Friday, February 15, 2013
The Whole Story
A different post than usual today because it takes a bit of listing rather than conversational writing to make the point, so hang in there. I read two things this week that got me thinking about the journey a story takes throughout time...mostly beloved classics, which is why they are classics I guess. How is it that one story can become so much to generation after generation? What? You don't think it happens? Ok, let's start with the first item I read. It was an article on a new book that is Pride and Prejudice from a servant's point of view. I have no idea what to expect, but I'm not getting my hopes up! Pride and Prejudice (Jane Austen, 1813) is still wildly popular 200 years later. There have been a number of movies made off of this one book, one of the most popular being the 1995 BBC version starring Colin Firth (my favorite). On Goodreads I found a list of at least 100 books written off of the character of Mr. Darcy!
Need more than one example of the power of one story? Consider Mark Twain's The Adventures of Tom Sawyer (1876) and The Adventures of Huckleberry Finn (1884). Huck Finn itself is a spin off of Tom Sawyer. Besides the movies made, as recent as one that should be released this year(!), there have been spin off books such as Becky: The Life and Loves of Becky Thatcher (Lenore Hart, 2008). In this book Becky, once Tom Sawyer's love, sets out to set her story straight...a story that she claims Mark Twain had all wrong. Another spin off is Finn (Jon Clinch, 2008). This is the story of Huck's father, which we all know will end with Finn's dead body floating down the Mississippi in an abandoned house.
And what about Gone With the Wind (Margaret Mitchell, 1936)? Besides the very well known 1939 movie starring Clark Gable, Alice Randall wrote the servant's perspective, called The Wind Done Gone (2001), where she gives the most likely view the black servant would have taken in the antebellum South. There was even a lawsuit that tried to prevent Houghton Mifflin from publishing the book. Another spin off written by Donald McCaig in 2007 was Rhett Butler's People. The book is a parallel to the events of Gone With the Wind, but from Rhett's point of view. This book was fully supported as an official companion novel by the Margaret Mitchell estate, although I have not heard good things about it from my circle of reader friends.
So what? A couple movies, a random spin off here and there? Not convinced? Let's look at, and really break down, the second reading that brought this all to my mind this week.
As we've seen, all you need is one original story as a starting point, for example The Wonderful Wizard of Oz series (14+ books) by L. Frank Baum. I read a post from The Paperback Princess today (Out of Oz) where she talks about her take on the many books Gregory Maguire has written off of Baum's world. Let's consider the whole body of work.
Let's start with The Wonderful Wizard of Oz and subsequent books, written by Baum between the years of 1900-1920, with an additional book in 1972 (a few of the books were written but not published). In 1939 the original movie, The Wizard of Oz, was released starring Judy Garland as Dorothy. Subsequent movies are: The Wiz (1978), Return to Oz (1985), Tin Man (2007) and The Witches of Oz (2011) were both mini series, Dorothy and the Witches of Oz (2012), and a TV series called Wicked (2012).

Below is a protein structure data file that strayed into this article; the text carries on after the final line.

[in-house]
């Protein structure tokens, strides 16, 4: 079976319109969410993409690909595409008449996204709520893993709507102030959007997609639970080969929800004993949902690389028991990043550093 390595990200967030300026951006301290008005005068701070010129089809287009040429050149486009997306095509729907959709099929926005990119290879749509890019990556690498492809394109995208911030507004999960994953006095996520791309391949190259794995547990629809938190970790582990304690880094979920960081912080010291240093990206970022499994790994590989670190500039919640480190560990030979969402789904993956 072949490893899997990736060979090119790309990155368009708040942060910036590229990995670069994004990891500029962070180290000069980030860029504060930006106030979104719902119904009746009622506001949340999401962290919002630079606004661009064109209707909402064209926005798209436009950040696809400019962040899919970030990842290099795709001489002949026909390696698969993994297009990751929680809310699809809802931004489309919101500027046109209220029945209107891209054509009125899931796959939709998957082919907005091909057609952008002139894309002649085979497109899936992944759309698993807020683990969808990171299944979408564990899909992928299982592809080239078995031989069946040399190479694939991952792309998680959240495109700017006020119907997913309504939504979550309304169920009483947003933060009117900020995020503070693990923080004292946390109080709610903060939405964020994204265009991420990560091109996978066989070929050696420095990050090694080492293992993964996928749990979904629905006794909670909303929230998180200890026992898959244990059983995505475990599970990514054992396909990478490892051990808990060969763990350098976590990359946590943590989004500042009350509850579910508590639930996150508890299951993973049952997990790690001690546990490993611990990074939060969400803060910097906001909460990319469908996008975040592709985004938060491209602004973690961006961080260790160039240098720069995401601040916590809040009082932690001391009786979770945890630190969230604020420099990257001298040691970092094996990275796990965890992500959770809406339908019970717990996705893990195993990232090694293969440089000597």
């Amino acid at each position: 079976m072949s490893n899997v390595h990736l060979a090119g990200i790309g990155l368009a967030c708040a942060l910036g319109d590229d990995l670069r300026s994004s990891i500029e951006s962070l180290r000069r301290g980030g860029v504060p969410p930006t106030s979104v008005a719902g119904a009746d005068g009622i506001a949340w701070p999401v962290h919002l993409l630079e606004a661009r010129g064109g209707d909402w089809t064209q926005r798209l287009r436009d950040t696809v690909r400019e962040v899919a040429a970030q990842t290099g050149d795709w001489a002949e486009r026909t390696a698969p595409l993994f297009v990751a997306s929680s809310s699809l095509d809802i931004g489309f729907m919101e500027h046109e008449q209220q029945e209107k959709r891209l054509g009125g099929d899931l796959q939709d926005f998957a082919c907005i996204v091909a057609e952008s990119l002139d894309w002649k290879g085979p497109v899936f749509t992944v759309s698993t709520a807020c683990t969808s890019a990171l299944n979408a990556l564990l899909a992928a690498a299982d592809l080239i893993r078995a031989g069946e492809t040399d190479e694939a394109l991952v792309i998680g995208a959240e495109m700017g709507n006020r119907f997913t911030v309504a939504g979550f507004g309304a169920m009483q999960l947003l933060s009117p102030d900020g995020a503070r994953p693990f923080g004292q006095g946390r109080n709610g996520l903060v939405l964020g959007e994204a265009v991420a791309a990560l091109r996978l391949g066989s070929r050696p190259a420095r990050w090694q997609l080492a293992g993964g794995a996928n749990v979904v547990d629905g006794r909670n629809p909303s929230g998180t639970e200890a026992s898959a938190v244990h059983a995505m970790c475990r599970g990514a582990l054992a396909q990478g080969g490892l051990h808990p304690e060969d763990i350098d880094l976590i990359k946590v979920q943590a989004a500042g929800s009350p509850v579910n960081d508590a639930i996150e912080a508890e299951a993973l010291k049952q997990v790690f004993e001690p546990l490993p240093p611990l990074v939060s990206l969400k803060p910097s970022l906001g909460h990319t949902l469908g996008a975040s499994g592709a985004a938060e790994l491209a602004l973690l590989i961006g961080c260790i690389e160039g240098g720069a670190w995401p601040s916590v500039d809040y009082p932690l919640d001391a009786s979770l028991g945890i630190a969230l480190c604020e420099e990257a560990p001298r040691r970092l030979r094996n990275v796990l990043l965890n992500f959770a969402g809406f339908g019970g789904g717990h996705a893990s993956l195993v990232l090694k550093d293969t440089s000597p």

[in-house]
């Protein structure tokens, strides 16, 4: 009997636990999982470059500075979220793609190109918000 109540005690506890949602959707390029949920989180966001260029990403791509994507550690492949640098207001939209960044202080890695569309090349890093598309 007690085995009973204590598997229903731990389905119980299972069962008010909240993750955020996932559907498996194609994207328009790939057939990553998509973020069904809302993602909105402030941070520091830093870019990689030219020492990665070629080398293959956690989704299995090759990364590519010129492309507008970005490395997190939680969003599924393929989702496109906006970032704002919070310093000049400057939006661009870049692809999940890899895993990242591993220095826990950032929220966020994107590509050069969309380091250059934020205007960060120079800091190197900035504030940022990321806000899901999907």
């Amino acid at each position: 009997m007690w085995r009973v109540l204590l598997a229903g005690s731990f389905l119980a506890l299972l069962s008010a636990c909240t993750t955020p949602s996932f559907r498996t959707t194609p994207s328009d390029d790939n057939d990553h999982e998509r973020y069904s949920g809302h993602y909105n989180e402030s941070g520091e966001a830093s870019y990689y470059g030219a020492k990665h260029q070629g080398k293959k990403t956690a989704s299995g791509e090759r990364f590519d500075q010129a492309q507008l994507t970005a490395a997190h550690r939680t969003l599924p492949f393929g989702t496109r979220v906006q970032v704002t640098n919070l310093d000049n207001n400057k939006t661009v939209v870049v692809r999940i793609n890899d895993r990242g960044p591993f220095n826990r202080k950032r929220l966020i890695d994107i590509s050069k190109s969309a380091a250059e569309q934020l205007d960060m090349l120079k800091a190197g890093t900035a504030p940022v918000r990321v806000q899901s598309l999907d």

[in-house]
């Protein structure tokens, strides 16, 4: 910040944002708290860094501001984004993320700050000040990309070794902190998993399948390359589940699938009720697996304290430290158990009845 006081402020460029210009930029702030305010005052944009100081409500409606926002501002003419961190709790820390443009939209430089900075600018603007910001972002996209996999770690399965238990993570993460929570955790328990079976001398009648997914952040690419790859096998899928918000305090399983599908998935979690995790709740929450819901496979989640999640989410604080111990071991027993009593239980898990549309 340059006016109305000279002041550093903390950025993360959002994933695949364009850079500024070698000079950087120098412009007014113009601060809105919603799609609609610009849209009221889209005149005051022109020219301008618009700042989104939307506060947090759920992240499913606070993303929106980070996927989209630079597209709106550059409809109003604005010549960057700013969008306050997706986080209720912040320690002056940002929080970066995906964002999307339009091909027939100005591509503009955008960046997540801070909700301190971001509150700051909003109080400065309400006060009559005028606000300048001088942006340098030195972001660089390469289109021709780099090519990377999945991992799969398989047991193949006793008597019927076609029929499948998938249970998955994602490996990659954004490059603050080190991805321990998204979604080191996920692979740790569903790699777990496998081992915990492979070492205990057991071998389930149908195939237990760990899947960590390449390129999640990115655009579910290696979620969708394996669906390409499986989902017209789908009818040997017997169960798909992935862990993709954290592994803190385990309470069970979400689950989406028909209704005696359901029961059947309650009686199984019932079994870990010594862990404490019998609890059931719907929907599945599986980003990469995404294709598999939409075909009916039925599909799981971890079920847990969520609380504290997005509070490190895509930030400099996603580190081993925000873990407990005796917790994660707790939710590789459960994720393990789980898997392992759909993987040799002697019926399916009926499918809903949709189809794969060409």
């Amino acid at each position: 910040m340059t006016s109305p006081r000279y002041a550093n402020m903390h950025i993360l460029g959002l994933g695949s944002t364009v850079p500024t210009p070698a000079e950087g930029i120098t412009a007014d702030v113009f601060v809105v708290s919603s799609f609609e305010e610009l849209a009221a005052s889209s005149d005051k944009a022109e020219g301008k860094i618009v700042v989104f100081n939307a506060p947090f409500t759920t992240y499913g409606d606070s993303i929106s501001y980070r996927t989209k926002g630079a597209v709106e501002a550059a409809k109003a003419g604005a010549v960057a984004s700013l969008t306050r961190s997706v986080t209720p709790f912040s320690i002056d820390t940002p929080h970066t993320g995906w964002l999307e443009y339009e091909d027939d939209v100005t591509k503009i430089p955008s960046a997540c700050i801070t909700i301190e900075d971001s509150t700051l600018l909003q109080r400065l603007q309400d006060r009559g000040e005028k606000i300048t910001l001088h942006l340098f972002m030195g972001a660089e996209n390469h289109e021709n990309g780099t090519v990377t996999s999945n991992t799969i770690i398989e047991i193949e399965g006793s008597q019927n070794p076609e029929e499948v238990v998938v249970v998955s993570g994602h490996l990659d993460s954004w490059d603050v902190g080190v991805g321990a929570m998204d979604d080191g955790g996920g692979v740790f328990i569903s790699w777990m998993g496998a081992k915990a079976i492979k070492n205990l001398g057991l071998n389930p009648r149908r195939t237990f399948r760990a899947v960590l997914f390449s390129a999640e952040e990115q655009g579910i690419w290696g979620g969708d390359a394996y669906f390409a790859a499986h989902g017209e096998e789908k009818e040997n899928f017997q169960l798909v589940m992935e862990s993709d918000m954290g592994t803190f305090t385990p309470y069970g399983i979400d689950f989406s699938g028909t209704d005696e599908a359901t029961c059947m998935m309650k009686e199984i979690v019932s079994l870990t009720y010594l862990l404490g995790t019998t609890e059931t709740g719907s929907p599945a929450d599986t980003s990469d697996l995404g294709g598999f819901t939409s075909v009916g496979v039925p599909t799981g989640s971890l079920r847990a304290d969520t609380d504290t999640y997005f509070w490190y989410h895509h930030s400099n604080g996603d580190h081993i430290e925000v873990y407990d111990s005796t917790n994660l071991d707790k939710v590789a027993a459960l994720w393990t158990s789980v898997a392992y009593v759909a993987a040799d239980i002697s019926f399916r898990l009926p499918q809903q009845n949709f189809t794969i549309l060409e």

Between the 1985 and 2007 TV versions came Gregory Maguire's books. It's a set of four books called "The Wicked Years": Wicked: The Life and Times of the Wicked Witch of the West (1995), Son of a Witch (2005), A Lion Among Men (2008), and Out of Oz (2011). There was also a musical titled Wicked (2003), which was based off of Maguire's first book.
This year sees a few more Oz stories on the way: Oz the Great and Powerful comes out in March. Others listed for 2013 release are Dorothy of Oz and Oz Wars. And within the next couple years another slate of movies will release. In 2014 the musical based movie of Wicked will release. I am personally excited about this one! They did a great job with the movie version of Phantom of the Opera. Also, a remake of the original 1939 version of The Wizard of Oz...this one will have me on the edge of my seat, as very little can usually compare with the sentimentality and nostalgia of the original. As of yet undated releases are Oz, Oz: Return to Emerald City, and Surrender Dorothy.
See what I mean? Look at the sheer amount of work put into one original story 100+ years after the fact. What is it about a set of characters, a place, and the events that unfold that keep us coming back for more? I don't know if I can explain it, but I feel it. People from different generations over time have felt something deep enough for these stories to create their own interpretations. Good or bad, all pieces add to the original story, making it larger than life.
I love to read books with many renditions. Do you know of any other novels with spin offs? I'm interested!